Let me say, here and now, that I am deeply concerned with the pace and ambition of the negotiations. But I am pleased that the Bureau for the Rio+20 Preparatory Process has agreed on additional negotiating days. We have just over a month until Rio. We must use every moment. A successful outcome in Rio will reverberate throughout the world. It could set the stage for broad-based, equitable and dynamic growth and development for a generation.
Worldwide, more than 400 million new jobs will be needed over the next decade. That means that policy-makers must get serious, now, about generating decent employment. We must also deal with the growing problem of inequality, which was rising even before the crisis. The hardest hit are women and young workers. Failure to address the jobs and inequality crisis will undermine social cohesion and create political instability. From the Arab Awakening to the Occupy Wall Street movement, we have seen people taking to the streets in protest. Too often, gains towards prosperity and sustainable development are threatened by unstable markets and volatile energy and food prices.
Looking ahead, six areas will be crucial in making a sustainable recovery from this crisis. First, global markets must work for all people, not just elites. Second, we must tame volatile food and energy prices. Third, we must increase the resilience of countries to financial shocks. Fourth, we need more stable and better regulated financial sectors. Fifth, let us commit to greater financial inclusion. This means universal access, at a reasonable cost, to a wide range of financial products. Sixth, as countries struggle to get their fiscal houses in order, we must not imperil the vulnerable by cutting development aid. In focusing on budget deficits, let us not lose sight of the jobs deficit and the investment deficit.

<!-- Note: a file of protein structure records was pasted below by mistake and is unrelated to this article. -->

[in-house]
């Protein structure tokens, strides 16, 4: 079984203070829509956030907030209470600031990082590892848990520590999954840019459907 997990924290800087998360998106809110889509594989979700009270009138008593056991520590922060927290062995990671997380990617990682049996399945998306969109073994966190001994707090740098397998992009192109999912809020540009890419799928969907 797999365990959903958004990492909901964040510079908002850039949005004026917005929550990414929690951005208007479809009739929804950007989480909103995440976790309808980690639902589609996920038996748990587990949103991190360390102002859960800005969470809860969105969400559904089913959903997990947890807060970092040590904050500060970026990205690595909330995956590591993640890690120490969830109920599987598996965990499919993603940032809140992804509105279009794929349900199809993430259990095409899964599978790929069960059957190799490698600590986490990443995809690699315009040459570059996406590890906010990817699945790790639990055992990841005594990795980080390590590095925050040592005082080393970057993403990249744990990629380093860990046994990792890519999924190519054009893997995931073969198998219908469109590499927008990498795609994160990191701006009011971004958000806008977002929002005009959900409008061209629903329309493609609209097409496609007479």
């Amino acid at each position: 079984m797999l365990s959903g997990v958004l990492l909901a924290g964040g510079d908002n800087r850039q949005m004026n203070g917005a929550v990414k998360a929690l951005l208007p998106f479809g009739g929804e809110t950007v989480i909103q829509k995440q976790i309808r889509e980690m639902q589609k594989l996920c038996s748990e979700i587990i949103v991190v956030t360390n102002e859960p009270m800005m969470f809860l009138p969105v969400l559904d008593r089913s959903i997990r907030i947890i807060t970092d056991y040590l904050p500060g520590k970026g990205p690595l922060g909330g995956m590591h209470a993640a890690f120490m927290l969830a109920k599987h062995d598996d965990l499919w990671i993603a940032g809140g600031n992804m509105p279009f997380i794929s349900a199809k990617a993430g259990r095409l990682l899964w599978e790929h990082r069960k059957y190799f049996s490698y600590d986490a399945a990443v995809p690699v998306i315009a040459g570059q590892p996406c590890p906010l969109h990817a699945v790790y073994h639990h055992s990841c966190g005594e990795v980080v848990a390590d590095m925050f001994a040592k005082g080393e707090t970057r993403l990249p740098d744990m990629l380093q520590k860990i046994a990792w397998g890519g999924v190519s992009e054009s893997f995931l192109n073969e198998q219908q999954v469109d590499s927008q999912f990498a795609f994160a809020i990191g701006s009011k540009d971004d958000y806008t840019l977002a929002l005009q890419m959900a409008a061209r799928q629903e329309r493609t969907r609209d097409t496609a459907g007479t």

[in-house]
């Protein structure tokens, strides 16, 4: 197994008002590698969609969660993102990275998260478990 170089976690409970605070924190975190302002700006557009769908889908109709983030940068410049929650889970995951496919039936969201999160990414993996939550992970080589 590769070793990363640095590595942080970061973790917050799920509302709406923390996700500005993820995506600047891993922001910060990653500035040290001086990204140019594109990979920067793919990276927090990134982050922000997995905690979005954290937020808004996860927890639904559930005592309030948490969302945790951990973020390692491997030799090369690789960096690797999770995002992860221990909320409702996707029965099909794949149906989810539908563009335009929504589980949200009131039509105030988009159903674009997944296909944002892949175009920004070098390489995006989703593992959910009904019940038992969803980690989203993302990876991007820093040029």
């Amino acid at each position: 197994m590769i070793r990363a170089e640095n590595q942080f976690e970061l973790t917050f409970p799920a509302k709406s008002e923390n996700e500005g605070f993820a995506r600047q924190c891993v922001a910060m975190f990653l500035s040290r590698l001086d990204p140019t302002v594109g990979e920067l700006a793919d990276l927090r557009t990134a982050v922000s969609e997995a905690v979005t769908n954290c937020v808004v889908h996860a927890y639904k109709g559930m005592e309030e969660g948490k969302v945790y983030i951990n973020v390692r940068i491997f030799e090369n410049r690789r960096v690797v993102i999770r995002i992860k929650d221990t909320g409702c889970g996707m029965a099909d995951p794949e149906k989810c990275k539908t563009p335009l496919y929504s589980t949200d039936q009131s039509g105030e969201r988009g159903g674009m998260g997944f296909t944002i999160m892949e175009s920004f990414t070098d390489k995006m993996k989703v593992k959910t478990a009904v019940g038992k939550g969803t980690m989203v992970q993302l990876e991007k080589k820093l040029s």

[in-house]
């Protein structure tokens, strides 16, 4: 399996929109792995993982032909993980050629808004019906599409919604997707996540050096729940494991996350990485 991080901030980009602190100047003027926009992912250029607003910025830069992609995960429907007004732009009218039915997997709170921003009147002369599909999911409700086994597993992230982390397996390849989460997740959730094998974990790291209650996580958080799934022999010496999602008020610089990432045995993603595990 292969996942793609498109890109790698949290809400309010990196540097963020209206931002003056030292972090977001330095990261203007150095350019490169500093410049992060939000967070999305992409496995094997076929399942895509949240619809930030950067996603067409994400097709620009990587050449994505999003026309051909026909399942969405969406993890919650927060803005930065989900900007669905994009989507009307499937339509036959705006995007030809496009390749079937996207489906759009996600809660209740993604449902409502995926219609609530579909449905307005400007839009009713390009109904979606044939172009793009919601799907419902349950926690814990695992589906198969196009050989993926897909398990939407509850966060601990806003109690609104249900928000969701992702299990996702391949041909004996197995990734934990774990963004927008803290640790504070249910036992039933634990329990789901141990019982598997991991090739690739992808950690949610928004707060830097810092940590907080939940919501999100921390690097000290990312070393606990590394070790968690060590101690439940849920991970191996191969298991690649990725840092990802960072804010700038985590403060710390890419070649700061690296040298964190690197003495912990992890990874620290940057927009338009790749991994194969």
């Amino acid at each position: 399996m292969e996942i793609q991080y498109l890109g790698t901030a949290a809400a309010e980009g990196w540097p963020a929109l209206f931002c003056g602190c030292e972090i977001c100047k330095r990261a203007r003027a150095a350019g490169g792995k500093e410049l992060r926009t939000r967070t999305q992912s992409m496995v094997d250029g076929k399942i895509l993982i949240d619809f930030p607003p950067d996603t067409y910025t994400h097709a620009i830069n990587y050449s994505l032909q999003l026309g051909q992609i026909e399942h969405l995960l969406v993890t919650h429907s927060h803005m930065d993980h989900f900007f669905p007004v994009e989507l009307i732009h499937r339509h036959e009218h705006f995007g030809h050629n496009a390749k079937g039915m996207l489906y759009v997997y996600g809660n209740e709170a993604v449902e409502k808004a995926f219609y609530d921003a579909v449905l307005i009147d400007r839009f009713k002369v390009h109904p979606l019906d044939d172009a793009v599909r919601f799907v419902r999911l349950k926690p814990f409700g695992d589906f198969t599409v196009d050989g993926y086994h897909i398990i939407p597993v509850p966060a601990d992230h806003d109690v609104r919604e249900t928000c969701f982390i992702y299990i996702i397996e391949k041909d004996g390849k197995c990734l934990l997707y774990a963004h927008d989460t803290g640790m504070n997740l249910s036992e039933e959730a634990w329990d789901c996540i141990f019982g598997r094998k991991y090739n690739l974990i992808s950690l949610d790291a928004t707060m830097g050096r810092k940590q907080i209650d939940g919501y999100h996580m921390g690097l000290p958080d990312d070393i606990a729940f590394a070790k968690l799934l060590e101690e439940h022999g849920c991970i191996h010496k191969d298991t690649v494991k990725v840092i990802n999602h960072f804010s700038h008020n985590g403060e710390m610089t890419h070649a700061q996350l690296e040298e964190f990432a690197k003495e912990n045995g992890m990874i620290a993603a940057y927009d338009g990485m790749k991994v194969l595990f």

These are the steps we need to take — right now — to recover from the ongoing economic and financial crisis. But we also need to take another step — a big step towards leaving the past behind and creating the future we want. A month from now, more than 100 world leaders will gather in Rio. They will be joined by an estimated 70,000 leaders from business, non-governmental organizations, and social action groups. It is a truly historic opportunity, a unique moment when ordinary people and their leaders can come together, in common cause and with common will, to make the decisions that will shape their common future.
This is the moment for world leaders to rise above their differences, the moment to show political will and true global leadership. For clearly, we must unite around a shared vision for the future. A vision for equitable human development, a healthy planet, an enduring economic dynamism that will carry us far beyond the troubles of today. In short, we need to follow the road map towards sustainable development and a sustainable future. The choice is between the crises of yesterday — or the opportunities of tomorrow. This is a once-in-a-generation moment. Let us seize it. Thank you very much.